Last week ISG hosted its annual client and service provider conferences – Sourcing Leadership Exchange (SLE) and Sourcing Industry Conference (SIC), respectively. Several major cloud-related themes revealed themselves.
The slow adoption of infrastructure-as-a-service (IaaS) and platform-as-a-service (PaaS) cloud capabilities points to enterprise caution and scrutiny. The hype of cloud adoption is quieting. Enterprises are coming to grips with exactly what the cloud can do for them and how they can utilize private IaaS and PaaS services. Enterprises realize that refactoring applications is an expensive and time consuming proposition with limited or negative ROI, therefore greenfield applications and functionality are the targets of cloud environments. Companies now realize they may have to support multiple PaaS environments. Lock-in – specifically potential future costs to migrate to a different PaaS environment – is slowing decisions.
Organizations struggle with the uncontrolled adoption of public cloud IaaS. IT and procurement departments are well aware of the uncontrolled business use of public cloud IaaS, such as Amazon and Google, but they’re unsure how to guide users so these services ensure known and acceptable levels of risks. One frustrated procurement professional told me, “We know the businesses are putting inappropriate content on public cloud services, but we don’t know what to do, so we have just given up.” As an antidote, several forward-thinking IT organizations are beginning to build use cases and options for use cases to effectively engage the business.
Security compliance and assessment remains a puzzle. It seems that organizations (IT and business users) don’t fully understand that they’re putting security and compliance at risk and don’t know how their security polices (if they have them!) need to change to accommodate security and compliance responsibly. After several joint presentations with Mayer Brown in which we outlined the potential threats of cloud computing, you could see the lights go on. Cloud security and compliance assessments are a necessity.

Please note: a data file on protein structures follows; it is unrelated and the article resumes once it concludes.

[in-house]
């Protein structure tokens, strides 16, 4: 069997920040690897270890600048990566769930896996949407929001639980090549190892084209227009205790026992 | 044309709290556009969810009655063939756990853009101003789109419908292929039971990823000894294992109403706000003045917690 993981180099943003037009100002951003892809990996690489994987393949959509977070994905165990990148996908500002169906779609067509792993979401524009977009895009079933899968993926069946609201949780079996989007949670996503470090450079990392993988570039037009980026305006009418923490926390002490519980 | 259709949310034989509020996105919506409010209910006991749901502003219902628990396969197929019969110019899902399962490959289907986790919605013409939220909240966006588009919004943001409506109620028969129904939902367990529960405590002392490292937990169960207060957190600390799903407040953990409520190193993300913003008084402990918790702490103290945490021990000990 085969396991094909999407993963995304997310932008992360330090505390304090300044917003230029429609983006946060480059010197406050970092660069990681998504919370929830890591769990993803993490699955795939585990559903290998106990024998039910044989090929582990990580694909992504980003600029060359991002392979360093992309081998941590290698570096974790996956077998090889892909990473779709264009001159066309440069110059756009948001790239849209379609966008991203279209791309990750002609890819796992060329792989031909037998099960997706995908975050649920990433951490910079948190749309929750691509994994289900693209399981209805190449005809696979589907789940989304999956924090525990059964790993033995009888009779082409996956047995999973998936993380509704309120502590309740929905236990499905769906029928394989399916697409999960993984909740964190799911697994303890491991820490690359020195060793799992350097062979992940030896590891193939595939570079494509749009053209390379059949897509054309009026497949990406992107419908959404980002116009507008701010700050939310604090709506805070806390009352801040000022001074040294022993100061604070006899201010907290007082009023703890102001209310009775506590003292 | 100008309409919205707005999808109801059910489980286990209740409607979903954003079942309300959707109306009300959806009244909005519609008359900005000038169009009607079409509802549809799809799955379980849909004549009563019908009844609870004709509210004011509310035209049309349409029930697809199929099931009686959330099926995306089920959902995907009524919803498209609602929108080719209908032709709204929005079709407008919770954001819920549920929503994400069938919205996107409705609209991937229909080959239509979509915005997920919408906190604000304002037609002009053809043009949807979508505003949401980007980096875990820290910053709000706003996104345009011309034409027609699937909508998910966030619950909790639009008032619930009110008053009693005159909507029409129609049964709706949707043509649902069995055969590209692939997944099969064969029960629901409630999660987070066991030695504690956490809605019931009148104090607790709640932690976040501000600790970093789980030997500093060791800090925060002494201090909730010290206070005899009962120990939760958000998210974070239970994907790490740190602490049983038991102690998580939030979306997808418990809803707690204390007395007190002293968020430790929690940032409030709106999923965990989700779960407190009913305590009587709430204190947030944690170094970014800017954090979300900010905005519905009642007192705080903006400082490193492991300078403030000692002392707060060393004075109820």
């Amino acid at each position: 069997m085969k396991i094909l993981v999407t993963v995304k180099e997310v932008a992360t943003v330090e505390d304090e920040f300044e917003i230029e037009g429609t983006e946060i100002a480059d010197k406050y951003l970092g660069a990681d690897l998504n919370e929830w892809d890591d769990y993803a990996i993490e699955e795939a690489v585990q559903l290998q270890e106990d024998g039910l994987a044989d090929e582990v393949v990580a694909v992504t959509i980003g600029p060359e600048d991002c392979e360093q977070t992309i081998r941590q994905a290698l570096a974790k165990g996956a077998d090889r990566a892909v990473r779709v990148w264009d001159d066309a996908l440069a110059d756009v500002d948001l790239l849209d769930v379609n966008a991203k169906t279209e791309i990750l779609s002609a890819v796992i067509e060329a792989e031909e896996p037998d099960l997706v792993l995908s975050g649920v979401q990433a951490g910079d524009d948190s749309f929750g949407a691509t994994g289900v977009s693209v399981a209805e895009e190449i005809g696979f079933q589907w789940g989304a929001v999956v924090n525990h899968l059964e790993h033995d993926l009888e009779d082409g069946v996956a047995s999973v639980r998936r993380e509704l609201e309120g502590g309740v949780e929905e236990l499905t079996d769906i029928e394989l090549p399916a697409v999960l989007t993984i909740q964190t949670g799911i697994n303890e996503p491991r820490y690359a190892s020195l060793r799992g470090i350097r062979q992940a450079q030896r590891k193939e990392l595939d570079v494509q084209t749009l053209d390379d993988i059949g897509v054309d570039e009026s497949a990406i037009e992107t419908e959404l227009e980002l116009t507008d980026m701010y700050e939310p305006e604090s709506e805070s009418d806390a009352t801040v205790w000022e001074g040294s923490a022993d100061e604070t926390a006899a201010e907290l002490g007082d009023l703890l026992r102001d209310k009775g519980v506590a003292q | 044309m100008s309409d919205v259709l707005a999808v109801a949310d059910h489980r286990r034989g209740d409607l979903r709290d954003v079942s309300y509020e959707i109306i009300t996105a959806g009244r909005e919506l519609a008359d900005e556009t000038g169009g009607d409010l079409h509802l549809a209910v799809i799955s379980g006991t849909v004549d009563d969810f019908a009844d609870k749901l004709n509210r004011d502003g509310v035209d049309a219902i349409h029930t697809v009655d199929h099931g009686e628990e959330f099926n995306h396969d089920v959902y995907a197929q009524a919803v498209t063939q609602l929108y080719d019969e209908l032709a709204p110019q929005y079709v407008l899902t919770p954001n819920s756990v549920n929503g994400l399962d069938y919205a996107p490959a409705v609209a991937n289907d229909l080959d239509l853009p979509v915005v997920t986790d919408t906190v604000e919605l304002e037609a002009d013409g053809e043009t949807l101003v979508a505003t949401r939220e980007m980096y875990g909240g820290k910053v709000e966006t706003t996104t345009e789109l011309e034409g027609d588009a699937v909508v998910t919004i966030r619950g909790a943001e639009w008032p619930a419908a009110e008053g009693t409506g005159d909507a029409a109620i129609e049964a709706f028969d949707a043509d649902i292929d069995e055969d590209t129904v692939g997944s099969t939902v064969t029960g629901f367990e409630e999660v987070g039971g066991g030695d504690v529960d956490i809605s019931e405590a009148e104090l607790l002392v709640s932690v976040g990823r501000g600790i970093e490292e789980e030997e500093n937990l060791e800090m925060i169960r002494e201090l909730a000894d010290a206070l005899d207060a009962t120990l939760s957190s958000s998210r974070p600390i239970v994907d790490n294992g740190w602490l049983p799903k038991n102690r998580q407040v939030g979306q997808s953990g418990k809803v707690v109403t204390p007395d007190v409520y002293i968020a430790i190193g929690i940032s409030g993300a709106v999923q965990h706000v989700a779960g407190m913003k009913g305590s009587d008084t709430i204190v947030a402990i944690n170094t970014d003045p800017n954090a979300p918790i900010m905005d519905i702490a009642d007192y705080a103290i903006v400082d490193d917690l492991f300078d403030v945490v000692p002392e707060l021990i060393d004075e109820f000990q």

Governance needs to improve to speed the adoption of enterprise cloud services. Both providers and clients understand that their relationship needs to change to increase visibility and trust. Enterprise service providers inherently understand how those relationships need to change and, by proactively educating their clients, they can accelerate the building of trust and, in turn, increase the adoption of cloud services.
Both clients and service providers are maturing in the use of the cloud, moving past the initial urgency that made every CIO say, “I have to deploy something in the cloud!” At ISG, we still see a preponderance of managed services deals, but IaaS is a growing part of our engagements. My prescription? To further accelerate cloud use, service providers need to more tightly integrate cloud messages and cloud delivery into their traditional forms of service. I look forward to seeing that progress at next year’s conferences.